Security remains high on Delhi agenda

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India's Ministry of Home Affairs has reiterated that the country's security agencies are fully prepared to ensure a safe and secure 2010 Commonwealth Games in Delhi.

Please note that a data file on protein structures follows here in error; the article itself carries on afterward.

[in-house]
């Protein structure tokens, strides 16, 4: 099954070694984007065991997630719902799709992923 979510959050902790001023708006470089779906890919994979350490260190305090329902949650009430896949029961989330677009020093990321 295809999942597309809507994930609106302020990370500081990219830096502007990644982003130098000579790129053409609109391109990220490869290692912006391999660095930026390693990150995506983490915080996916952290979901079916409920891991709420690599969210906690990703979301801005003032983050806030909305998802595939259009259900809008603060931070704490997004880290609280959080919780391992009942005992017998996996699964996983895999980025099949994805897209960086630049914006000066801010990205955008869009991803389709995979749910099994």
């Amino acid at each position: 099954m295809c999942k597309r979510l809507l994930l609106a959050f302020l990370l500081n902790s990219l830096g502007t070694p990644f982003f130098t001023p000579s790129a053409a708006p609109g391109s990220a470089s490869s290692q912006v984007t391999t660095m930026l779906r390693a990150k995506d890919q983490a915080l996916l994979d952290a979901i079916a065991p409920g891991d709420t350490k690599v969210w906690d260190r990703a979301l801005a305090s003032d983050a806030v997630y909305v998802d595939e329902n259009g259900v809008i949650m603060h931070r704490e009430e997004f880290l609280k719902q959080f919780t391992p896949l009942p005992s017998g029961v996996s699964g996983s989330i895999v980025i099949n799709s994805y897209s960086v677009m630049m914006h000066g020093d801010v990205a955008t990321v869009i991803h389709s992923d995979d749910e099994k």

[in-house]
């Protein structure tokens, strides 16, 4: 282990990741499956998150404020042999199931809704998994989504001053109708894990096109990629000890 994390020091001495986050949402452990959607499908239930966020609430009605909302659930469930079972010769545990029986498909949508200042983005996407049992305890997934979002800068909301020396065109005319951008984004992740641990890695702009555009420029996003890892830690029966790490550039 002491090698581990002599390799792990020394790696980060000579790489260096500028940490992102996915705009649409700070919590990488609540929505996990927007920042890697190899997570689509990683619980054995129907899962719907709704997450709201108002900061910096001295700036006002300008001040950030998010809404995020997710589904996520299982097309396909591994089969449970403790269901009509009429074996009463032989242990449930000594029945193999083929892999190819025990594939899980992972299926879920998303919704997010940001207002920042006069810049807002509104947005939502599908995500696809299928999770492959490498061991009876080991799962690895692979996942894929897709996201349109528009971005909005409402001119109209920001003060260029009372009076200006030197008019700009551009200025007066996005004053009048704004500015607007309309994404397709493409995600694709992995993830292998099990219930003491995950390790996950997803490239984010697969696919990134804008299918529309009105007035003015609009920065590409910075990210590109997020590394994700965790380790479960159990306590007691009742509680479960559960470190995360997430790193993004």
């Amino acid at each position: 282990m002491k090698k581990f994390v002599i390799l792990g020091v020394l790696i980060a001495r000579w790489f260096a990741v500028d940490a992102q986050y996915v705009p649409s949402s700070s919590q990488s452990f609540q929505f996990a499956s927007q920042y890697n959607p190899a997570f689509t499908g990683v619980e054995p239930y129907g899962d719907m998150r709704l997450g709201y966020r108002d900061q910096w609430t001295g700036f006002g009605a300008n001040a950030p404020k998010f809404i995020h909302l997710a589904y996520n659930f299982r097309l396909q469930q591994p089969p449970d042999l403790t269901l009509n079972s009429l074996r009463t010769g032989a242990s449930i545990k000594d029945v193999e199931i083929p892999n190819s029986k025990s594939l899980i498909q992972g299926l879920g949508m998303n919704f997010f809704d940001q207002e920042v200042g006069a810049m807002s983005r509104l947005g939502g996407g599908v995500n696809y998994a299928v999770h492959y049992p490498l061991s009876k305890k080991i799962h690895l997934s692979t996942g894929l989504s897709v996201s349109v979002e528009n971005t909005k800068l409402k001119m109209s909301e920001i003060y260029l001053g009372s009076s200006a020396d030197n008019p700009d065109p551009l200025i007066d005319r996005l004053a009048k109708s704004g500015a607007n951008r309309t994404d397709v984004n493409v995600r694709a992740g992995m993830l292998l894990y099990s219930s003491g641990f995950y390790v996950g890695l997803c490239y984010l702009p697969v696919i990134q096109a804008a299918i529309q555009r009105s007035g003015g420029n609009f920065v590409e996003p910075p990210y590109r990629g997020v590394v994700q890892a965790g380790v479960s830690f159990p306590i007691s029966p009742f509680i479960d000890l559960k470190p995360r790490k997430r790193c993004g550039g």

Security has also proved to be a hot topic for Commonwealth Games officials in the lead–up to the Games. Commonwealth Games Federation (CGF) president Mike Fennell in August revealed athletes are demanding assurances over safety concerns ahead of the event, while further question marks were raised after a number of competitors chose to leave the World Badminton Championships in the south Indian city of Hyderabad citing security fears. Also fresh in the mind is the 2008 New Delhi bombings and, in a sporting context, Sri Lanka's cricket team being attacked in neighbouring Pakistan. Cricket's DLF Indian Premier League (IPL) also chose to take its annual extravaganza to South Africa earlier this year, although that decision was put down to security concerns arising from the country's elections which were running at the same time. Addressing delegates at the International Security Liaison Conference, Minister of State for Home Affairs Ajay Maken said the government is committed to making the Games a success and that the Ministry of Home Affairs had established several inter–ministerial committees to ensure co–ordination and communication. Welcoming delegates from 71 countries, Delhi 2010 organising committee (OC) chairman Suresh Kalmadi said: "We have accorded top priority to providing a safe and secure environment for the athletes, officials, volunteers and spectators. The formation of the International Security Liaison Group by the Government is a major step towards ensuring co–ordination and communications among the security personnel of the nations and territories of the Commonwealth Games family. We have been working on the security aspects from as early as November 2005 when the first workshop on security was held. " In the region of 90, 000 security personnel and 2, 000 CCTV cameras are set to be utilised to protect venues and participants during the games, while the Indian Air Force will be called in for aerial surveillance over the National Capital Region. In other news, Delhi 2010 has reached a partnership with the Federation of Indian Chambers of Commerce and Industry (FICCI), in a bid to use the Commonwealth Games to foster deeper economic and trade relationships amongst the Commonwealth fraternity. To this end, the OC and FICCI have signed a Memorandum of Understanding (MoU) to enable the OC–led Commonwealth Business Club India (CBCI) to achieve these objectives. Kalmadi added: "It has been our endeavour to create a networking environment for business leaders of the Commonwealth and the partnership with FICCI will go a long way in ensuring that our objectives are met. We are confident that the CBCI will help India showcase our nation as a destination for business investments. The partnership with FICCI, given its wide base and international presence, will go a long way in ensuring that CBCI will become a major catalyst in projecting India's image and attracting sports collaborations. "About The Sport Briefing This story has been reproduced with the kind permission of The Sport Briefing. The Sport Briefing is published by PA Sport and can be found at: www. thesportbriefing. comThe Sport Briefing is updated as and when news happens, from across the global business of sport. The industry's biggest stories have an accompanying email alert, and The Sport Briefing sends subscribers a daily digest to give them an easy–to–read overview of the day's main events. Contact rory. squires@thesportbriefing. com for more information.

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